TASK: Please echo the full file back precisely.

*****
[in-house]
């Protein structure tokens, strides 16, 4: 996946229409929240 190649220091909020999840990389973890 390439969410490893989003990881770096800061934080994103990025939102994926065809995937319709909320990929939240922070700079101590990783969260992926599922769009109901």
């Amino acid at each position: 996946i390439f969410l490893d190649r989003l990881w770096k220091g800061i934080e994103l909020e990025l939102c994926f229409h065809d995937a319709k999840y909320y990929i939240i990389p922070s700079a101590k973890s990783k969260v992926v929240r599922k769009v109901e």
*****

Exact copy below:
[in-house]
């Protein structure tokens, strides 16, 4: 996946229409929240 190649220091909020999840990389973890 390439969410490893989003990881770096800061934080994103990025939102994926065809995937319709909320990929939240922070700079101590990783969260992926599922769009109901």
């Amino acid at each position: 996946i390439f969410l490893d190649r989003l990881w770096k220091g800061i934080e994103l909020e990025l939102c994926f229409h065809d995937a319709k999840y909320y990929i939240i990389p922070s700079a101590k973890s990783k969260v992926v929240r599922k769009v109901e």